So, the strong (or not so strong) women in UK politics, Theresa May and Nicola Sturgeon, are both trying to win more voter support by seeking to tackle unfairness in the energy sector. But are they going about it the best way? Is there are better alternative?

 

Fact: There is a massive lack of trust in current energy providers, particularly the so-called ‘Big Six’. Ofgem has found that no less than a whacking 43% of people don’t trust their energy supplier to act fairly[1]. In addition, Which? has found that Customer Satisfaction scores for the ‘Big Six’ stand at less than 50%[2]. That’s worse than the banking sector!

 

Fact: People are being ripped off currently. The large providers have kept the prices high, also when wholesale energy prices were falling. They lure people in on fixed tariffs, hoping that they won’t notice a massive increase as they are moved onto a Standard Variable Tariff later.[3]

 

Fact: Low income individuals and families are particularly hard hit, with a higher percentage of their earning being swallowed up by massive energy bills. Fuel poverty is a bigger problem in the UK than ever before. [4]

 

Fact: The current market is set up for shareholders, not for ordinary people!

 

So what is the solution? A cap on energy prices, as Theresa May wants? Ofgem has just come out with a statement (reported in on the BBC Online News) that that can’t happen just now, there will need to be new legislation to get this through. In other words, it won’t happen anytime soon. Her suggestion also only covers a section of the population, not everybody. It is good to ensure that the lower income individuals are protected, but it doesn’t change the fundamental skewed and unfair dynamics in the market. No doubt the big corporates will find ways of making the rest pay. All in all, a possible step forward, but too patchy a solution that still leaves plenty of scope for shareholders to get what they want, putting their needs before those of ordinary citizens.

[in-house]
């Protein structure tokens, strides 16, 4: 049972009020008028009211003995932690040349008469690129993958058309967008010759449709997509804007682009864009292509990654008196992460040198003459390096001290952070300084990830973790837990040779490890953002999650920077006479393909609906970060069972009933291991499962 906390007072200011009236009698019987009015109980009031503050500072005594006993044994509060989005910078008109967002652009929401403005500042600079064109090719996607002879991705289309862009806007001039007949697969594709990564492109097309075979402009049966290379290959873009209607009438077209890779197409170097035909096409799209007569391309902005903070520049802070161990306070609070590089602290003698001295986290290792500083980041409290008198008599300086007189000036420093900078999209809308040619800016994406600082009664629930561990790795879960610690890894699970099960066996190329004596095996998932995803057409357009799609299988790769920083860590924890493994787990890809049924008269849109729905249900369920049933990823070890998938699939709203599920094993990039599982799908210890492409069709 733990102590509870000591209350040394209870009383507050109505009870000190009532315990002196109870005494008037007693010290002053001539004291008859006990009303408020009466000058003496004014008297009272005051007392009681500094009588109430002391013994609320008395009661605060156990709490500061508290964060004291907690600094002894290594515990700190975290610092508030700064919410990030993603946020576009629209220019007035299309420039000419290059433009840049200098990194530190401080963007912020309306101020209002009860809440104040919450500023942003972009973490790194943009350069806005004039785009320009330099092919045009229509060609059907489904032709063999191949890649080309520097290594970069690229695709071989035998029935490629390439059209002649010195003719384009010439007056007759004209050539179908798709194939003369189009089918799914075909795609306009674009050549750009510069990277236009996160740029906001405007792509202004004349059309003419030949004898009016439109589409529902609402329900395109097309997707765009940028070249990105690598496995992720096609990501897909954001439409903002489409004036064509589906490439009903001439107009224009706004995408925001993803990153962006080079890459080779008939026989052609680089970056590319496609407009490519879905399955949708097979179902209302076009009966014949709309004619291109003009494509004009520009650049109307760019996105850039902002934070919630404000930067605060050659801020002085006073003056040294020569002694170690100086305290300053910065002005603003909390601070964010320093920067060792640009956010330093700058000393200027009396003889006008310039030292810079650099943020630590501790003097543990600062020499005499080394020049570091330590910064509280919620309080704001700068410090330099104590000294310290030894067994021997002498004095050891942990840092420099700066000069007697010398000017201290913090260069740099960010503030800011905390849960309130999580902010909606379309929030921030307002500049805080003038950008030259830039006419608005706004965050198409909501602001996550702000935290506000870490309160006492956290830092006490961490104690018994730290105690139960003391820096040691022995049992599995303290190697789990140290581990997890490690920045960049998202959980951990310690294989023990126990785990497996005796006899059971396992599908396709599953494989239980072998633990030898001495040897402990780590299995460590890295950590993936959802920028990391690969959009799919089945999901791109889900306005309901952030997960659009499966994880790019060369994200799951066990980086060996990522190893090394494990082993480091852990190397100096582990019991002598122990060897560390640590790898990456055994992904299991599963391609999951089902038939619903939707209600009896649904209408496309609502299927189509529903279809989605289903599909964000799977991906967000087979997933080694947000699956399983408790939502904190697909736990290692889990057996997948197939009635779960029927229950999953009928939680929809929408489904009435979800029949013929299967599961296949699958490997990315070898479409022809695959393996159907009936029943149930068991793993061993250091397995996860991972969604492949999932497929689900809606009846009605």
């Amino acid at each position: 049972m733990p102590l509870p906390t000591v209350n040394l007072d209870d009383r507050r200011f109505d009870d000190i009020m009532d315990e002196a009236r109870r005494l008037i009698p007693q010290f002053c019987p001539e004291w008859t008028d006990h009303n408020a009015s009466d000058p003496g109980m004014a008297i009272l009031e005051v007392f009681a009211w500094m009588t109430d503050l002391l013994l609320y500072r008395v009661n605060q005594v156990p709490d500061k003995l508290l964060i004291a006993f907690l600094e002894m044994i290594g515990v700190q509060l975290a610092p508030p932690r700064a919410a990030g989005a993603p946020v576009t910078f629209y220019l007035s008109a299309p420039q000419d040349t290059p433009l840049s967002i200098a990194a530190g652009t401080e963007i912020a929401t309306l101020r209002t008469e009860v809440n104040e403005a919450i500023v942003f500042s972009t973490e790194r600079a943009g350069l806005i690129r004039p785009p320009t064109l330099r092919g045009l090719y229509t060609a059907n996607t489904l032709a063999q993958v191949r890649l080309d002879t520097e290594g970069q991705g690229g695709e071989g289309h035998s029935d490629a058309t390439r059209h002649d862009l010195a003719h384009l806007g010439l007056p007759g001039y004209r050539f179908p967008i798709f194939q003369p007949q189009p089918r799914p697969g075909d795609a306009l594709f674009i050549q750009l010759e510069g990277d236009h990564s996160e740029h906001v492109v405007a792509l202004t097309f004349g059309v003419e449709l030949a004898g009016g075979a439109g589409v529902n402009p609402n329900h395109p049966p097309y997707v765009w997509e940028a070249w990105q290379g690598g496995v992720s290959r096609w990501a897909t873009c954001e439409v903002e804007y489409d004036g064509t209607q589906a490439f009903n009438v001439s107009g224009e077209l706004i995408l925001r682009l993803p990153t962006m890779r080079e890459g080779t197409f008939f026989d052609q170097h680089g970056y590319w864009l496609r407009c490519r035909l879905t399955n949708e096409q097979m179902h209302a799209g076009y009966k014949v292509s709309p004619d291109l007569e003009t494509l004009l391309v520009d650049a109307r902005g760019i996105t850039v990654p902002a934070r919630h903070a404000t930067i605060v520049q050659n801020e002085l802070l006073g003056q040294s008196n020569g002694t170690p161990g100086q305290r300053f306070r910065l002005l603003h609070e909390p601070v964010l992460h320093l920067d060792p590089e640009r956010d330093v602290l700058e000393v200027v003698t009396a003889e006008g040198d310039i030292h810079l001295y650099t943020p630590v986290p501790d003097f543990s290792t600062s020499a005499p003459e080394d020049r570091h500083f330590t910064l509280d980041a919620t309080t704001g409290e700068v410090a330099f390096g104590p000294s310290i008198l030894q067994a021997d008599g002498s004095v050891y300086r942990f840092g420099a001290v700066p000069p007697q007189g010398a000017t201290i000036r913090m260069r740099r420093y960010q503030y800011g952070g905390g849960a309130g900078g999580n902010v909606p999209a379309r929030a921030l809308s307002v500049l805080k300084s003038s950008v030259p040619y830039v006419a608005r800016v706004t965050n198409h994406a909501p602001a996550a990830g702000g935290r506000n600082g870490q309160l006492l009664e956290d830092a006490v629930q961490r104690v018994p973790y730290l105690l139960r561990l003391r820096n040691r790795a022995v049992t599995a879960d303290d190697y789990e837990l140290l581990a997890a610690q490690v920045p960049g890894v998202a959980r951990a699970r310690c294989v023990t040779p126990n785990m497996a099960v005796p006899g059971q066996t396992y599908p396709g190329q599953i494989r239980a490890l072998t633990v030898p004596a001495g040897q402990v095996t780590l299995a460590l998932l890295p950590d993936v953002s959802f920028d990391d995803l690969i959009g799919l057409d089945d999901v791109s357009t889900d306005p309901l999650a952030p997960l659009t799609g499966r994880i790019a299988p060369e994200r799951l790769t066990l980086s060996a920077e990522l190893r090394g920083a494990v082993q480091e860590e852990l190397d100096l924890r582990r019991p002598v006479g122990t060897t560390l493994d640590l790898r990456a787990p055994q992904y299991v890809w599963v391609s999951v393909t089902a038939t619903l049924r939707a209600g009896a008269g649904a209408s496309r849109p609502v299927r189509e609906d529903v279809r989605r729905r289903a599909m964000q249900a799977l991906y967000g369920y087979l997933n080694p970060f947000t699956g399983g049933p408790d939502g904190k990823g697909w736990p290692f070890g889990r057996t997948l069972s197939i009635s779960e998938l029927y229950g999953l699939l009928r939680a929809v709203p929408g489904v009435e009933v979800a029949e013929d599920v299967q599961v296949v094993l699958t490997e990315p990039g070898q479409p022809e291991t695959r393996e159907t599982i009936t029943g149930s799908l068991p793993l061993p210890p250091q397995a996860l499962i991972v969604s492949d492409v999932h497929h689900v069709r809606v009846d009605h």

Or do we need a publically owned company, as Nicola Sturgeon is suggesting for Scotland? Other organisations are pushing for this solution (e.g. We Own It, Switched On London). That would certainly alter the dynamic. But there are two issues with this approach: First, it would be the state owning it, not the people. And second, how confident are we in the government, Scottish or Westminster, being in charge of a resource that is essentially all of ours? How confident are we that they will manage the process and the money involved efficiently (a few massively overspent budgets in Scotland springs to mind… – dare I mention the Edinburgh tram?)? And how long is it going to take them to get set up? It is not as if the civil service is notoriously fast and efficient!

 

But perhaps the main and real question is this: Why do all this when a solution putting people first, offering lower prices and fairness, and giving people ownership already exists? What is the point? It is not necessary to spend inordinate amount of time and public money to fund alternatives when one exists. And an alternative that gives people, not the state, ownership at that.  An alternative where lean and agile business methods are applied to get the best deal for everybody, not a slow, cumbersome and bureaucratic process. An alternative that is already up and running, right now, and is simple to use – it only takes individuals 90 seconds to move away from the unfair large providers to a guaranteed better deal.

 

People’s Energy not only has prices that are lower than all of the Big Six. We also give 75% of the profits made back to customers, in an annual rebate. Meaning that they can always be sure to get the best deal. And they have a say. Why complicate things – why not just choosing the simplest solution, the one that is already there?

 

Join People’s Energy now by clicking here, or give us a call on 0131 285 5510.

 

[1] Ofgem report September 2015

[2] Which? customer score of the Big Six Customer Satisfaction Score combines: Customer service, Value for money, Bills (accuracy and clarity), Complaints handling and Helping to save energy – Which? Survey 2016

[3] https://www.theguardian.com/money/2017/jul/24/price-gap-between-best-and-worst-energy-tariffs-widens-to-109-on-average

[4] https://www.theguardian.com/society/2016/dec/30/millions-families-living-fuel-poverty-england-statistics